Bottom line, don’t use C & D letters. Very bad idea.
5. Equating Negotiating with Haggling
Haggling implies you have the money but just don’t want to pay the full amount. Settling credit card debt is not about haggling. This isn’t the flea market.
Rather, the issue here is that you are unable to pay.
In the debt collection industry, there are two distinct categories of past due accounts … “can’t pays” and “won’t pays”. Someone who is experiencing a legitimate financial hardship and flat out doesn’t have the money is a “can’t pay”. In contrast, a “won’t pay” is someone that probably has the money but refuses to pay for various reasons.
If you want to successfully settle your credit card debt, you need to persuade the debt collector that you are in the “can’t pay” category. “Won’t pays” are rarely offered settlements.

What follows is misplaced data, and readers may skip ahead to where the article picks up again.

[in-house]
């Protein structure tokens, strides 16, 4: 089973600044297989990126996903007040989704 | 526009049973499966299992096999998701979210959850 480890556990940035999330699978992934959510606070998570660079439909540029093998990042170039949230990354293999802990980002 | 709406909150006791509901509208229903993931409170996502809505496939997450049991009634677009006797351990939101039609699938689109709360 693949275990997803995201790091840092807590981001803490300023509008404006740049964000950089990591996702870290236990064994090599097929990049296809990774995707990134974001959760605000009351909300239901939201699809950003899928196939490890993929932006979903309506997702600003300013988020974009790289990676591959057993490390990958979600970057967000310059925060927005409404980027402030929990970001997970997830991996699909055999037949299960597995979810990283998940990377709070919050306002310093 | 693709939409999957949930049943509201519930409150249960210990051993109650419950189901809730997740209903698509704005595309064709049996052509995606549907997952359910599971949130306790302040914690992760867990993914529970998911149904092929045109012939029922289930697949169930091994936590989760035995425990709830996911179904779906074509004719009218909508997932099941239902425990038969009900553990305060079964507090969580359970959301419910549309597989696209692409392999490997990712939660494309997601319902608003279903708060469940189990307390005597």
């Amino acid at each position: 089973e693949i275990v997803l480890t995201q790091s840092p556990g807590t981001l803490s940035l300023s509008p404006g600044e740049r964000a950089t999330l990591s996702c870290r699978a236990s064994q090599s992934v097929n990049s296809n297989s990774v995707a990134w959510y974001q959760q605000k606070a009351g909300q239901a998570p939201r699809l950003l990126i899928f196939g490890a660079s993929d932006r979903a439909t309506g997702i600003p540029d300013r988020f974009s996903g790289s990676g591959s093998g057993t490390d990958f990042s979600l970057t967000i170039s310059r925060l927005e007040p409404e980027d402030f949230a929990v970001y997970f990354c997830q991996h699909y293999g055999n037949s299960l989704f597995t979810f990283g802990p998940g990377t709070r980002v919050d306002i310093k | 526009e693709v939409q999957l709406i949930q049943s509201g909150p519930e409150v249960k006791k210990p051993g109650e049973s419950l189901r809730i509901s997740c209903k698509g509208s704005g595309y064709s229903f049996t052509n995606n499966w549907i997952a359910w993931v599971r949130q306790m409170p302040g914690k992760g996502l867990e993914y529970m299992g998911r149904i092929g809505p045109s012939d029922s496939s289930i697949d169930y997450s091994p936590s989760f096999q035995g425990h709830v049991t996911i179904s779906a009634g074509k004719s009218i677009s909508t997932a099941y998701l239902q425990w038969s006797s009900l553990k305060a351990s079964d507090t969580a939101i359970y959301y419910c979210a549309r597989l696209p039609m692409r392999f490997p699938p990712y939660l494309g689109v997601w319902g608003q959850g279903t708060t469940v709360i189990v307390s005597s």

6. Assuming Status or Level of Education Matters
Everyone has an ego. Some people have bigger egos than others. Sometimes people feel that their social status will help solve their credit card debt problems, just as their social status might have helped them solve other matters.
Unfortunately when you’re dealing with credit card problems we’re all equal. The credit card companies do not care if you’re a doctor, lawyer or whatever. If you owe the money, you owe the money. Period.
So don’t bother trying to use your social “status” when trying to negotiating with a debt collector. They don’t care. If anything it’ll probably work against you. A debt collector will probably have less sympathy for you if you try and influence them with your social status.